13 Cyber Security Measures Your Small Business Must Take | #hacking | #cybersecurity | #infosec | #comptia | #pentest | #ransomware

5. Protect Your Network With a Firewall

What separates a firewall from an antivirus program? Well, a firewall protects hardware as well as software, making it a boon to any company with its own physical servers. But a firewall also works by blocking or deterring viruses from entering your network, while an antivirus works by targeting the software affected by a virus that has already gotten through. They work well together, in other words.

Putting up a firewall helps protect a small business’s network traffic – both inbound and outbound. It can stop hackers from attacking your network by blocking certain websites. It can also be programmed so that sending out proprietary data and confidential emails from your company’s network is restricted.

Just getting a firewall isn’t enough: You’ll also have to regularly check that it’s equipped with the latest updates for software or firmware.

Top options include Bitdefender, Avast, and Norton, and many brands will include a firewall in a package with other useful security offerings such as VPNs, password managers, and automatic data backups on the cloud.

6. Install Encryption Software

If you deal with credit card data, bank accounts, and social security numbers on a daily basis, it makes sense to have an encryption program in place. Encryption keeps data safe by altering information on the computer into unreadable codes.

Encryption is designed with a worst-case scenario in mind: Even if your data does get stolen, it would be useless to the hacker as they wouldn’t have the keys to decrypt the data and decipher the information. That’s a smart security feature in a world where billions of records get exposed every month.

Top options here include Microsoft BitLocker, IBM Guardium, and Apple FileVault — they’re all high-quality, so just pick your favorite computer company and get in touch for a free trial or demo of what they have to offer.

7. Ignore Suspicious Emails and Texts

Sometimes the simplest security measures are the best: Make it a habit to never open or reply to suspicious-looking emails, even if they appear to be from a known sender. Even if you do open the email, do not click on suspicious links or download attachments. Doing so may make you a victim of online financial and identity theft through a “phishing” scam, a term that refers to a false message sent to bait the victim into freely giving their login data to the scammer.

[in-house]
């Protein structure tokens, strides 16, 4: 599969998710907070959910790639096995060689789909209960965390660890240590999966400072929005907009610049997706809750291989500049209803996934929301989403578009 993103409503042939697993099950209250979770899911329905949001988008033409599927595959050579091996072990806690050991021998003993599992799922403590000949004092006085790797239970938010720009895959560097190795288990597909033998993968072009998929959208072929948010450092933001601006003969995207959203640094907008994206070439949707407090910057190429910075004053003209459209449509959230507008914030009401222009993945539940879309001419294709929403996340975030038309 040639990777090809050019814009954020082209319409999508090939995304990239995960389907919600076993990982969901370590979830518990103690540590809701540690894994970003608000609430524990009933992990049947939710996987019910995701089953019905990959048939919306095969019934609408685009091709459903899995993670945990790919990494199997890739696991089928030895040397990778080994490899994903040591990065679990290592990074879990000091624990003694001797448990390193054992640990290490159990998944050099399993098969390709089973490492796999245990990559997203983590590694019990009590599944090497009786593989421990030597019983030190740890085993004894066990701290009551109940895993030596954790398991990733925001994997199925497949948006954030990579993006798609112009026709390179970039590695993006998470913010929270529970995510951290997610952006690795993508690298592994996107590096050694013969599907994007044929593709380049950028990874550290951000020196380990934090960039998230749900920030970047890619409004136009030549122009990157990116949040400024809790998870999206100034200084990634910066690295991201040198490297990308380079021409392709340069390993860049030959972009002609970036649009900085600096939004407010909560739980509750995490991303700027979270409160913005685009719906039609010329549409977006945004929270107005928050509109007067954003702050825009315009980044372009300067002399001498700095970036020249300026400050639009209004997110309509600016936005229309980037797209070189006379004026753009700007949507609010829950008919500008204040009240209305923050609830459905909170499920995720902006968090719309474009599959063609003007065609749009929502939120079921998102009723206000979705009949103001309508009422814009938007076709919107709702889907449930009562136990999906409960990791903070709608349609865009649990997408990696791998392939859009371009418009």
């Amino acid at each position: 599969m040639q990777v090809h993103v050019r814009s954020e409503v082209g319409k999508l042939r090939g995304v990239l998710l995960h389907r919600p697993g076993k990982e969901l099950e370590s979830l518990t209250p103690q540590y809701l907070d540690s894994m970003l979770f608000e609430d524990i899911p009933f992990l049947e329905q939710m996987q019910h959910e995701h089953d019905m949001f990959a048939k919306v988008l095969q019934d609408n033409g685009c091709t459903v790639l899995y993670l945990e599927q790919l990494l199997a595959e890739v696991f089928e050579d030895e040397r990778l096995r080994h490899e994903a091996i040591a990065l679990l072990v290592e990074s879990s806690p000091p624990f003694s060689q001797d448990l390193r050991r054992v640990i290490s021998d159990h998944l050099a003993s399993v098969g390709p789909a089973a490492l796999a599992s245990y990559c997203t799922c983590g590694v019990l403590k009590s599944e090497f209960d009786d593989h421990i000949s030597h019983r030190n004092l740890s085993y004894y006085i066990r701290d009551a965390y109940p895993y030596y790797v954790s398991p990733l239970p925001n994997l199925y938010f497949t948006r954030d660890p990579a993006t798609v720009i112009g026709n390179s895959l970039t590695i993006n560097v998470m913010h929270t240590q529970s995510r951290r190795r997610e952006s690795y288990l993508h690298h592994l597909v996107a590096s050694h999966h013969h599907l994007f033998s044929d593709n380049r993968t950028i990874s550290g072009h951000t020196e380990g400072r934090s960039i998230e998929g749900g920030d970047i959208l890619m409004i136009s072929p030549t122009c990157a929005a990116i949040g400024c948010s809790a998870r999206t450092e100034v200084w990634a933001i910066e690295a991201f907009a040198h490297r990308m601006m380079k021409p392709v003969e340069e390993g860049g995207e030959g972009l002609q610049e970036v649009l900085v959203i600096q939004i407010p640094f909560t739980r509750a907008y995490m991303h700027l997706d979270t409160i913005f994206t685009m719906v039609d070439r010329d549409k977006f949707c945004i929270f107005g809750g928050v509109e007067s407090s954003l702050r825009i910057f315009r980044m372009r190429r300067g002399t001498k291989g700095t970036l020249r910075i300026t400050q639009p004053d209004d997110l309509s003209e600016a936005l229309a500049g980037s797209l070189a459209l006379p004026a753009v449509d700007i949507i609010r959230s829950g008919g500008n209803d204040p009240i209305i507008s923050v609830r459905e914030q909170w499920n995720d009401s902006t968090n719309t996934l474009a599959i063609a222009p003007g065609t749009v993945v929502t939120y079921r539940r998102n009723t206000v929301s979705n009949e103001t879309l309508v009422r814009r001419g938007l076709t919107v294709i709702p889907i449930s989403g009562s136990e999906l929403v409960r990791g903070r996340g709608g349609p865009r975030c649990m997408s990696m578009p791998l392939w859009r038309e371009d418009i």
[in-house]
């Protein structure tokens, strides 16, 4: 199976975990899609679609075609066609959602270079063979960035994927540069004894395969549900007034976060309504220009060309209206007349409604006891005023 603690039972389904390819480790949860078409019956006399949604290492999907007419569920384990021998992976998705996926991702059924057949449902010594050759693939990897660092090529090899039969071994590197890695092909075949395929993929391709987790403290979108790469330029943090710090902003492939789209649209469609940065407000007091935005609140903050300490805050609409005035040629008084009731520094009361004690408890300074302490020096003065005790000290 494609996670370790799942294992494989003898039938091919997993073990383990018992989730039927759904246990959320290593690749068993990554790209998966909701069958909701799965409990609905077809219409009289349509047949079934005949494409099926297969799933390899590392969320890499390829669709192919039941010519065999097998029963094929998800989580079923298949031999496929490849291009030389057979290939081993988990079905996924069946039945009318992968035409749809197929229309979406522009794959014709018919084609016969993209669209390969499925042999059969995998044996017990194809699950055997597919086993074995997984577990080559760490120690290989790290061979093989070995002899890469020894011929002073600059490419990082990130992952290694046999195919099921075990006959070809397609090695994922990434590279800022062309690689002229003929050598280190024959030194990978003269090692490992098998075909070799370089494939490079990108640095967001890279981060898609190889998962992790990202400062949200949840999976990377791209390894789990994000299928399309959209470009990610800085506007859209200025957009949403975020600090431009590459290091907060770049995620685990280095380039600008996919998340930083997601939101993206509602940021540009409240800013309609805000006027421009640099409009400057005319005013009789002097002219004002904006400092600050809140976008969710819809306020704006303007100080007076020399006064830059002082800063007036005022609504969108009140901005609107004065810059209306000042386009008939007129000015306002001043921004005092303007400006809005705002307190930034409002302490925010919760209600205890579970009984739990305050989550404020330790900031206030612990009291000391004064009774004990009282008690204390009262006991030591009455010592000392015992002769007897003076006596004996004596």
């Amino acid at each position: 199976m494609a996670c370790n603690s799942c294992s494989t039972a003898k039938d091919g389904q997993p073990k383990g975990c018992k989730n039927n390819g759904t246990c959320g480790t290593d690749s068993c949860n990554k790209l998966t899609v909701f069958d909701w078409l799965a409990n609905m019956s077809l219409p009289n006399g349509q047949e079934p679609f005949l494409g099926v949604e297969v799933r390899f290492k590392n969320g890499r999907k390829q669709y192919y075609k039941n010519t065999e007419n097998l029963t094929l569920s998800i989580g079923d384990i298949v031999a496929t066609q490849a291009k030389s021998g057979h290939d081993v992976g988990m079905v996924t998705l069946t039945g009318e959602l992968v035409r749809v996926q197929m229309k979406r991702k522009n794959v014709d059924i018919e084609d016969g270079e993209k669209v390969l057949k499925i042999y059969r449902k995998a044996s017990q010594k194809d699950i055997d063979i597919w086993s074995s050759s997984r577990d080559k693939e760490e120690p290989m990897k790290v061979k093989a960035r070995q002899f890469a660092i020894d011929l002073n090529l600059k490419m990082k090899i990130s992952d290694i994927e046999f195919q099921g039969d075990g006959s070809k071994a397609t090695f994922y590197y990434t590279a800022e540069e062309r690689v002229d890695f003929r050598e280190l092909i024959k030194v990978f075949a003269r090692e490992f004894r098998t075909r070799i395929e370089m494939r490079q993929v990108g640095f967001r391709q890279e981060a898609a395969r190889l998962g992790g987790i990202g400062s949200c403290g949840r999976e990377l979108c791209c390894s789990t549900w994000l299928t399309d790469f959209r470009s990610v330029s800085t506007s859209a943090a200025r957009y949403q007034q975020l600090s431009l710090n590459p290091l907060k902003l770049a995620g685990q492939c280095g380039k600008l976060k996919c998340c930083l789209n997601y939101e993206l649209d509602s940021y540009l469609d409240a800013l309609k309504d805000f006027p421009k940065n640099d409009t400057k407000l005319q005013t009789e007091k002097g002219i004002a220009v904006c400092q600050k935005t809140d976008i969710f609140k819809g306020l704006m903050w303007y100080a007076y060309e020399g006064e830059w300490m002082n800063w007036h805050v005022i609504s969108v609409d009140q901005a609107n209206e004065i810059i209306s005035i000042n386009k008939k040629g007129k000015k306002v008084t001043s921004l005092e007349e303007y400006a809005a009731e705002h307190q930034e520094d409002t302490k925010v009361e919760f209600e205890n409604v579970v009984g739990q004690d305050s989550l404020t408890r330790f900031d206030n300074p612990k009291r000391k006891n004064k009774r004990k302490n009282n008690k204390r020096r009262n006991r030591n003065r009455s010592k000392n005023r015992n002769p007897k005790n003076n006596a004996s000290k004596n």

Phishing emails are one of the more nefarious ways technology impacts our daily lives. Phishing emails appear to come from trustworthy senders, such as a bank or someone you may have done business with. Through it, the hacker attempts to acquire your private and financial data like bank account details and credit card numbers.

Nowadays, hackers are willing to go through a myriad of different digital avenues to find potential victims – and you should treat texts from unknown numbers with exactly the same, high level of caution, as well as suspicious-looking WhatsApp messages.

For further security, make sure you change your email password every 60 – 90 days. Additionally, refrain from using the same password for different email accounts, and never leave your password written down.

8. Limit Access to Critical Data

Keeping the number of people with access to critical data to a minimum such as the company’s CEO, CIO, and a handful of trusted staff is an important security method. This will minimize the fallout from a data breach, should it occur, and further reduce the possibility of bad actors from within your organization gaining unauthorized access to data.

The Principle of Least Privilege – that employees should have access to the minimal amount of company resources needed to complete their work – should be enforced at all times.

Siloing up what data is accessible – and to whom – is vital to keeping it safe from insider threats. But informing employees of the implementation of such a security method so they can take a proactive approach and alert their managers to examples of poor data hygiene is also important.

Formulate a clear plan that mentions which individual has access to which sensitive information for increased accountability, and communicate it to your entire team, so that everyone is on the same page.

9. Back Up Data Often

Your business should either manually back up all data to an external hard drive or the cloud, or simply schedule automated backups to ensure that your information is stored safely. That way, even if your systems are compromised, you still have your information safe with you – which is why it’s one of the most important security methods to implement.

This feature is frequently baked into software programs that handle sensitive data, but it won’t hurt to run an audit of all your business communications in order to ensure that no single point of failure can erase months or years of historical data.


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National Cyber Security